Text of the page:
3. NODAL POINT

The behavior of a thin lens is fully determined by the positions of the plane of the lens, its optical axis, and the focal points. As a thin lens does not offset light rays upon transmission, any light ray intersecting the thin lens enters the lens and leaves it from the same position in the lens plane. The optical axis, which is perpendicular to the lens plane, is the axis of cylindrical symmetry of the lens. Using imaging language (before transmission through the lens, light rays are in object space; afterward they are in image space), the focal points can be defined as those points where light rays that are parallel to the optical axis in object space intersect in image space (at the image-sided focal point), and where light rays that are parallel to the optical axis in image space intersect in object space (at the object-sided focal point). They are located on the optical axis on both sides of the lens, a distance f (the focal length) from the lens plane. The lens center, where the optical axis intersects the lens plane, has the property that any light ray incident on it passes straight through it. This property is useful, for example, when drawing a principal-ray diagram to construct the position of the image of a given object position.

The behavior of a glens is also fully determined by the positions of the glens plane, the optical axis, and the focal points [1]. It is similar to a lens in the following ways:

  • 1. A glens also does not offset light rays upon transmission, and so any light ray intersecting a glens is incident on, and leaves from, the same position in the glens plane.
  • 2. A glens also has an optical axis, which is perpendicular to the glens plane and which is the axis of cylindrical symmetry.
  • 3. A glens also has focal points where light rays that are parallel to the optical axis in object (image) space intersect in image (object) space, and these are located on the optical axis.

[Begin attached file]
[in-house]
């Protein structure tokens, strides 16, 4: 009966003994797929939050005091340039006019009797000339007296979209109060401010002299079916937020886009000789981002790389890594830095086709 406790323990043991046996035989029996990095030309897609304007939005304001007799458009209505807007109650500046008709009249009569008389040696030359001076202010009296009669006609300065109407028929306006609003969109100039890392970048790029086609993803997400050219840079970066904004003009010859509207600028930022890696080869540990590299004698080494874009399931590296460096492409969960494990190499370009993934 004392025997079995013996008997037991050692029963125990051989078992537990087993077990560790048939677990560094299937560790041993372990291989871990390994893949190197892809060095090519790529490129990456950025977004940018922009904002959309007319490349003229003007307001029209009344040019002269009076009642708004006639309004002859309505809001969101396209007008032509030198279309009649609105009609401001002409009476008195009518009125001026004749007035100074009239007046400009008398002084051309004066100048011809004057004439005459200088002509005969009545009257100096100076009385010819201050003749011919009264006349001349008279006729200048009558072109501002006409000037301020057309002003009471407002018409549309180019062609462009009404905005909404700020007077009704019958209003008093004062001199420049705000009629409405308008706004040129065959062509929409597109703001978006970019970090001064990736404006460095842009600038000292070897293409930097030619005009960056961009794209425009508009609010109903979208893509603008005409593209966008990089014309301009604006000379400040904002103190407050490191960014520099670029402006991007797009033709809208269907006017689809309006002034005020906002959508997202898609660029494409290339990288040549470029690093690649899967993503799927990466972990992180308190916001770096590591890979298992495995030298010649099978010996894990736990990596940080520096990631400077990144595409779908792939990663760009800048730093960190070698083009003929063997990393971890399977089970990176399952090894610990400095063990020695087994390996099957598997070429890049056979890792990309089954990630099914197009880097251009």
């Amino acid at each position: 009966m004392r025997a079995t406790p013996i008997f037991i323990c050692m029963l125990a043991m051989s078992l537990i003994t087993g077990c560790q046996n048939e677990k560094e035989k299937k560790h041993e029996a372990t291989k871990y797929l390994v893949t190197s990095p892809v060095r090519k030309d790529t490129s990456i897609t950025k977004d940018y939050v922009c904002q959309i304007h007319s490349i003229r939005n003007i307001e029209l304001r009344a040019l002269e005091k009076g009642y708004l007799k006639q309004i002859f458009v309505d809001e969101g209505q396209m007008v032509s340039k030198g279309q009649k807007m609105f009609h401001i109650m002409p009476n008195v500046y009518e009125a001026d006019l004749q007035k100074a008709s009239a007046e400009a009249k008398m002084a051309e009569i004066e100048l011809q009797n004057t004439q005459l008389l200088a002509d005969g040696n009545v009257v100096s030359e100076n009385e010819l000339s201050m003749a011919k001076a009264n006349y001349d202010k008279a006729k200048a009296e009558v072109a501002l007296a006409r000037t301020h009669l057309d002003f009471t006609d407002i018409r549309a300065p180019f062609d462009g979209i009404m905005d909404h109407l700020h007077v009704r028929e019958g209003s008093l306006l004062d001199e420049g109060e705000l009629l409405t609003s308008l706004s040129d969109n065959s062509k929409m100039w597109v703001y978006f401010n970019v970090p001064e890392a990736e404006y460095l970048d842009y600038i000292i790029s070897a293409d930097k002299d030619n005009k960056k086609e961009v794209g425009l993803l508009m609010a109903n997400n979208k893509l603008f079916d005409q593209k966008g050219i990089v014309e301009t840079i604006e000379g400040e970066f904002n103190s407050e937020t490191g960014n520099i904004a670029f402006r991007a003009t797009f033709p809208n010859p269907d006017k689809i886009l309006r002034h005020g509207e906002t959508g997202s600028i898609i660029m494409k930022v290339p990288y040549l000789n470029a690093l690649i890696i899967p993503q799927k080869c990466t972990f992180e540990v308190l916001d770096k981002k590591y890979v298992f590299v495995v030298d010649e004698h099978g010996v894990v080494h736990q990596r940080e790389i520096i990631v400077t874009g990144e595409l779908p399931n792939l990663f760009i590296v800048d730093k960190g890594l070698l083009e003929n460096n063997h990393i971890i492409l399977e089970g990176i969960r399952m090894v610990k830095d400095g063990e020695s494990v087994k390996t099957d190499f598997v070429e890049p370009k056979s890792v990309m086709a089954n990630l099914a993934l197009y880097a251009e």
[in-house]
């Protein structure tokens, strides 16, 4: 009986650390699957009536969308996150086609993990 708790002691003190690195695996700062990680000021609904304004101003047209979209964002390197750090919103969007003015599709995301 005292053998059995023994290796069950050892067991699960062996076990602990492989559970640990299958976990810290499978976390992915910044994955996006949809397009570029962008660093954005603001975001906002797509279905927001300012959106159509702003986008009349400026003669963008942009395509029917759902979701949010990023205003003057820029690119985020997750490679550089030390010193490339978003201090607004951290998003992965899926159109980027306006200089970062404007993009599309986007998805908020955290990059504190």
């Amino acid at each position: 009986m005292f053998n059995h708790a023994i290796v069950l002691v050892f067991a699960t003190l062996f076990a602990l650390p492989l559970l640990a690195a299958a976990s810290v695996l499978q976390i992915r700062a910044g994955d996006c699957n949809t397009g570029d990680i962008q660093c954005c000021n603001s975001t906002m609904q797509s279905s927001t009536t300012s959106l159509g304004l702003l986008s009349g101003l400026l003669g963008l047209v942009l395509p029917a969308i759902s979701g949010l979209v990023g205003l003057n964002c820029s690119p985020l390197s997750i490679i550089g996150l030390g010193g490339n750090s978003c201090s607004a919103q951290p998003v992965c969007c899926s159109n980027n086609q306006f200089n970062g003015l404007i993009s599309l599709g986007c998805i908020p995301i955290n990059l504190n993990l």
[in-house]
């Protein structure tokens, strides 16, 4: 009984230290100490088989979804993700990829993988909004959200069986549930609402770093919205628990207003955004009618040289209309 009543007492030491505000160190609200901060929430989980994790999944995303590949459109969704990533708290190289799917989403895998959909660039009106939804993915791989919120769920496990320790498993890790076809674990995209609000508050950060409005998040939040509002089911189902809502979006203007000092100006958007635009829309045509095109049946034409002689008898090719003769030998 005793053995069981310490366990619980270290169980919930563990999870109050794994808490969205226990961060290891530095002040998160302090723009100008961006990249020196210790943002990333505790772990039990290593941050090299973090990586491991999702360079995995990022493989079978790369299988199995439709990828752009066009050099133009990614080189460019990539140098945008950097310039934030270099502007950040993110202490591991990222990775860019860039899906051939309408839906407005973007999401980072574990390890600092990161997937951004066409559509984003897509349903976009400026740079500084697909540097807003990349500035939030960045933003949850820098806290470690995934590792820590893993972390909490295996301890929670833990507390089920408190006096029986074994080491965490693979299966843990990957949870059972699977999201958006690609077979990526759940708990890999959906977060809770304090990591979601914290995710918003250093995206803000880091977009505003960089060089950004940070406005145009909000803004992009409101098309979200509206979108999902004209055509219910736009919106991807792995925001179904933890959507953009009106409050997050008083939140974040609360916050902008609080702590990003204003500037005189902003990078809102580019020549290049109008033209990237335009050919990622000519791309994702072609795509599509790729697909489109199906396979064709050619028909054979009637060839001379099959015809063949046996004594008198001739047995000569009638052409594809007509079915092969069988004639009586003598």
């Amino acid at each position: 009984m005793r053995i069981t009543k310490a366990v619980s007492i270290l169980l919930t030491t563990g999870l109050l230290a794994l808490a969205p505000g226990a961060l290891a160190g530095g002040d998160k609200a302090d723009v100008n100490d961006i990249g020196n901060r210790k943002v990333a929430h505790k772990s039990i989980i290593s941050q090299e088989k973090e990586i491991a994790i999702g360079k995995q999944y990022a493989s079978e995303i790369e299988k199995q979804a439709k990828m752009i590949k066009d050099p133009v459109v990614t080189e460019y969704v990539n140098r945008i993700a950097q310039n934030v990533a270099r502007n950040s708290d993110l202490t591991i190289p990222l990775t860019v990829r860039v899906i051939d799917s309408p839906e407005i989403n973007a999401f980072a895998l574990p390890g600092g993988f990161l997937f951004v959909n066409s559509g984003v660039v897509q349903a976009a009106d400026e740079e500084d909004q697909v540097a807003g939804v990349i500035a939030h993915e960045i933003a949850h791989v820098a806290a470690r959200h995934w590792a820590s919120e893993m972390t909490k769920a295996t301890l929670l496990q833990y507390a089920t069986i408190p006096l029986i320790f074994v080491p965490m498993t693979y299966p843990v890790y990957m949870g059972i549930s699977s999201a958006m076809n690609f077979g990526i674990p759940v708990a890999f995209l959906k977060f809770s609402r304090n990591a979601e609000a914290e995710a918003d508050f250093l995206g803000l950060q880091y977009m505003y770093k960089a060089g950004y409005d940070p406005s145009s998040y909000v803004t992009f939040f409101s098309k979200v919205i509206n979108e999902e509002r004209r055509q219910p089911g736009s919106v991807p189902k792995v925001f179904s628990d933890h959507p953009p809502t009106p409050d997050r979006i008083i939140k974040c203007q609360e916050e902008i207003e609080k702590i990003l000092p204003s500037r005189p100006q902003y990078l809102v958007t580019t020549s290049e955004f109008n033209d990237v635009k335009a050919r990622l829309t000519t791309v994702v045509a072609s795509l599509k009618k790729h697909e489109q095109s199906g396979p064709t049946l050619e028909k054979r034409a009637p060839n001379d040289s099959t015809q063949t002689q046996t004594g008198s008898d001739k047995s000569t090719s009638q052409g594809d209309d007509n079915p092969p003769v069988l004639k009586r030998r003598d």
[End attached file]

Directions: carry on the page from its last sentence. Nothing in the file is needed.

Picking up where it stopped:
A glens also differs from a lens in a number of ways:

  • 1. The focal points are, in general, located at different distances from the glens, and might even reside on the same side of the glens.
  • 2. Light rays through the center of a glens in general change direction.

The ray diagram shown in Fig. 1(a) illustrates a few of these properties.

Figure 1(a) also introduces a number of conventions for glenses. First, we place on the optical axis one of the axes of a Cartesian coordinate system. We call the associated coordinate a; the origin is chosen such that the glens resides in the a=0 plane. This allows us to distinguish between light rays that approach the glens from negative space, i.e., from the direction of negative a values, from those that approach from positive space, i.e., from the direction of positive a. This, in turn, allows us to distinguish between the focal lengths in negative space and in positive space, which is required here, as these are, in general, different (unlike in the case of a lens). The focal lengths in negative and positive space, f and f+, are defined as the a coordinates of the corresponding focal points, F and F+. (Throughout this paper, we continue to label positions and distances that refer to negative space with a superscript “−” and those that refer to positive space with a superscript “+”.) The glens plane is indicated by a line with triangles at the ends. Unlike the triangles at the end of the lines indicating a thin-lens plane, the triangles indicating a glens are drawn asymmetrically, on the positive side of the glens, representing the broken symmetry between the spaces on either side. The negative and positive sides of a glens can also be indicated by placing a “−” and a “+” on the relevant sides of the glens. Note that either space can be object or image space; for example, if light is incident from negative space, then negative space is object space and positive space is image space.